As the old saying goes, if you want to make God laugh, tell Him your plans.
Two weeks ago, I posted with great satisfaction about my 100-day challenge and how I’d established all sorts of routines to make it work. At that time, I felt confident I could see this through.
Yesterday, I fell off the wagon, so to speak.
In all fairness, I think I have a decent excuse:
Here’s the short version: at around 4:30 a.m. on October 5, I was awakened by smoke detectors going off. Turns out, the air handler in the attic was on fire. The fire fighters thought that a bearing seized and prevented the motor from running. In fact, it was an electrical failure in the wire to the on/off switch. The cause-and-origin guy used the term “dead short.” Whatever it was, it means the unit shorted out and something caught fire and. . . .
So right now, I’m spending my days working on the porch since it’s the only place in the house where I can breathe, and the cats and I are living at a local hotel.
Fortunately, since there doesn’t appear to have been any structural damage to the house, it’s just a matter of having all the smoke and soot cleaned, a process that will likely take days, if not weeks. (My sister’s comment: “Sounds like a pretty extreme way to get your house cleaned.”) Drycleaners took all the clothes and soft stuff (bedding, pillows, and the like); the “immediate need” clothing has been delivered, and they’ll store the rest until I can move back in. My insurance agent, who is a long-time friend, has been worth her weight in gold.
I thought about writing as a way to manage all this. I figured that since it was more of an inconvenience than a tragedy, I should be able to do it. While I vastly underestimated how many moving parts would be involved and how much time I would spend on the phone—everyone from insurance people to friends and family who want to know what they can do to help—I figured that since the hotel is here in town and includes a kitchen, it shouldn’t be too big a deal, and I’d have plenty of time to write about the experience. I even started documenting it all Thursday night as I reclined on the uncomfortable hotel sofa and watched as three cats explored and the other two refused to leave their carriers.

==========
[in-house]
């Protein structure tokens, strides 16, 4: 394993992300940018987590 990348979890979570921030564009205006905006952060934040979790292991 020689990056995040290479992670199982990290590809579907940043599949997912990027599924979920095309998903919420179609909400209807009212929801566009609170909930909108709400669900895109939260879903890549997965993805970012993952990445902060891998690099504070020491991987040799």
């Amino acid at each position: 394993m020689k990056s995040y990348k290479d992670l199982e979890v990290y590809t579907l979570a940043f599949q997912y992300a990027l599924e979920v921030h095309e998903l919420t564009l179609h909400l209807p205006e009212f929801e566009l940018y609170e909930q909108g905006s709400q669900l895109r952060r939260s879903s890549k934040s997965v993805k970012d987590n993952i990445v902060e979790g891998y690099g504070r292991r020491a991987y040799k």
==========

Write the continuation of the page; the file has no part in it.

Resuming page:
By last night, I was worn out. Four days of juggling the kind of tasks that I normally don’t have to think about, such as having a secure internet connection (still working on that), took its toll. I should have seen this coming: Saturday night, I managed little more than a paragraph before giving up and going to bed. As I write this on Monday, I haven’t opened the Sunday paper. I have constant lists of things I need to take back to the hotel to keep life moving along; the current one includes additional dish towels and Command® hooks for them. And so, after I spent nearly half an hour convincing the hotel television and my Roku account to talk to each other, I fell asleep watching a movie, and it never occurred to me until this morning that I hadn’t written anything more than a shopping list yesterday.
A lot of people would tell me that under the circumstances, I can justifiably quit the challenge and just restart it later, when it’s more convenient. The problem is that it will never be more convenient. There’s always something. Not the drama of a fire, but something. Ill health (mine or someone else’s). An unexpected work deadline. A hurricane. A wedding or graduation or funeral. Meeting someone new and falling in love. Volunteering for a worthy project that winds up taking far more time than expected.
So I’m going to press on. I wrote for thirty-seven days—more than a third of the way to 100—and I’m not throwing it away. Getting my mind back into fiction mode is challenging, but it doesn’t mean it’s not worth attempting. In the meantime, I can keep the writing muscles flexed with journaling, blog posts, and essays. It’s not what I’d hoped, but it’s better than nothing.
Don’t think for a minute that I’m saying that the fire-related issues are all resolved. Far from it. I’m pretty sure that my pulmonologist would not be delighted at the amount of time I’ve spent in the smoky house today. Instead of doing actual billable work, I spent the past three business days dealing with adjusters, various insurance people, cleaning people, dry cleaning people, the insurance company’s hotel people, the cause-and-origin guy, the people from AT&T and the hotel who are supposed to be providing a secure internet connection, the people at Amazon who are supposed to give me access to the movie I started watching last night, and numerous kind people who have checked in to see how things are going (as well as a couple of whom are clients who are sympathetic and concerned but, in the end, have work that needs to be done and are wondering when I’m going to get back to it). The frustrations are big and small, and as much as I recognize that the whole affair could have been a thousand times worse, I’ve also come to understand that in the aftermath of something like this, every task, even the most basic, is going to take significantly longer than it normally would, and it’s all going to be exhausting. Which means that accomplishing anything more than the bare minimum will require five times more work than it would on a regular day, and that’s just how things are.
I recognize that this is how life is going to proceed for the foreseeable future. I also recognize that this fire may not be the last time in the next sixty-three days that something unexpected and unavoidable arises that may interrupt my progress. All I can do is to put one foot in front of the other, and continue to march. From there, we’ll see.